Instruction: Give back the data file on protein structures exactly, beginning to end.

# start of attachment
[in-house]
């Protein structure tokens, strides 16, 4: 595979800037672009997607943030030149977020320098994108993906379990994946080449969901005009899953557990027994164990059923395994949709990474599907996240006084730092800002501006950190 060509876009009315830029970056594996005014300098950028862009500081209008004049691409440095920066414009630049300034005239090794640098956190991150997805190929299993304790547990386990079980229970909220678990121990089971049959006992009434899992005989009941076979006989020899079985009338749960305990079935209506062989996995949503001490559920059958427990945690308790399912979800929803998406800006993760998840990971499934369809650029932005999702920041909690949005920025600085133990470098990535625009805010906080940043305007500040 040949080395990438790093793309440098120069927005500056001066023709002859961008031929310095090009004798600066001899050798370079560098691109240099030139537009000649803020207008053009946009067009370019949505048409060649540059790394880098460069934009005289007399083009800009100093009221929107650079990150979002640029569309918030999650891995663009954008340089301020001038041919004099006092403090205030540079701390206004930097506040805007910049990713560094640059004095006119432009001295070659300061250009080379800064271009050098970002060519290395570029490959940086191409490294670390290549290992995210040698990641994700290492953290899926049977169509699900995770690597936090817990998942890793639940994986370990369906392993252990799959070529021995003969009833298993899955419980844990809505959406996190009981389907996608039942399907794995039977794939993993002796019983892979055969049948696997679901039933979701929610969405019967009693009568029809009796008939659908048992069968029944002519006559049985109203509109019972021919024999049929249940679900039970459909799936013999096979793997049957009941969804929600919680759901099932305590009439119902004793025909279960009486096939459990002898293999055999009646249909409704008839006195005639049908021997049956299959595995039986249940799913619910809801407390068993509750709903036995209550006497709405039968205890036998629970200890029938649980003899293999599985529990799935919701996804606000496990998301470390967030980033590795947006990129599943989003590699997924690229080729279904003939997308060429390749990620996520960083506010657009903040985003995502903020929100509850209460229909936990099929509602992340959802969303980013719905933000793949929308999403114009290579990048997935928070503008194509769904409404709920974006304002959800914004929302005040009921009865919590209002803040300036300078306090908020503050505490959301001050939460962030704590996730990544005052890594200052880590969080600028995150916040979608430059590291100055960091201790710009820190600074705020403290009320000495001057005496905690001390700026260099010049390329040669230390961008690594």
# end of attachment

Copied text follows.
[in-house]
């Protein structure tokens, strides 16, 4: 595979800037672009997607943030030149977020320098994108993906379990994946080449969901005009899953557990027994164990059923395994949709990474599907996240006084730092800002501006950190 060509876009009315830029970056594996005014300098950028862009500081209008004049691409440095920066414009630049300034005239090794640098956190991150997805190929299993304790547990386990079980229970909220678990121990089971049959006992009434899992005989009941076979006989020899079985009338749960305990079935209506062989996995949503001490559920059958427990945690308790399912979800929803998406800006993760998840990971499934369809650029932005999702920041909690949005920025600085133990470098990535625009805010906080940043305007500040 040949080395990438790093793309440098120069927005500056001066023709002859961008031929310095090009004798600066001899050798370079560098691109240099030139537009000649803020207008053009946009067009370019949505048409060649540059790394880098460069934009005289007399083009800009100093009221929107650079990150979002640029569309918030999650891995663009954008340089301020001038041919004099006092403090205030540079701390206004930097506040805007910049990713560094640059004095006119432009001295070659300061250009080379800064271009050098970002060519290395570029490959940086191409490294670390290549290992995210040698990641994700290492953290899926049977169509699900995770690597936090817990998942890793639940994986370990369906392993252990799959070529021995003969009833298993899955419980844990809505959406996190009981389907996608039942399907794995039977794939993993002796019983892979055969049948696997679901039933979701929610969405019967009693009568029809009796008939659908048992069968029944002519006559049985109203509109019972021919024999049929249940679900039970459909799936013999096979793997049957009941969804929600919680759901099932305590009439119902004793025909279960009486096939459990002898293999055999009646249909409704008839006195005639049908021997049956299959595995039986249940799913619910809801407390068993509750709903036995209550006497709405039968205890036998629970200890029938649980003899293999599985529990799935919701996804606000496990998301470390967030980033590795947006990129599943989003590699997924690229080729279904003939997308060429390749990620996520960083506010657009903040985003995502903020929100509850209460229909936990099929509602992340959802969303980013719905933000793949929308999403114009290579990048997935928070503008194509769904409404709920974006304002959800914004929302005040009921009865919590209002803040300036300078306090908020503050505490959301001050939460962030704590996730990544005052890594200052880590969080600028995150916040979608430059590291100055960091201790710009820190600074705020403290009320000495001057005496905690001390700026260099010049390329040669230390961008690594």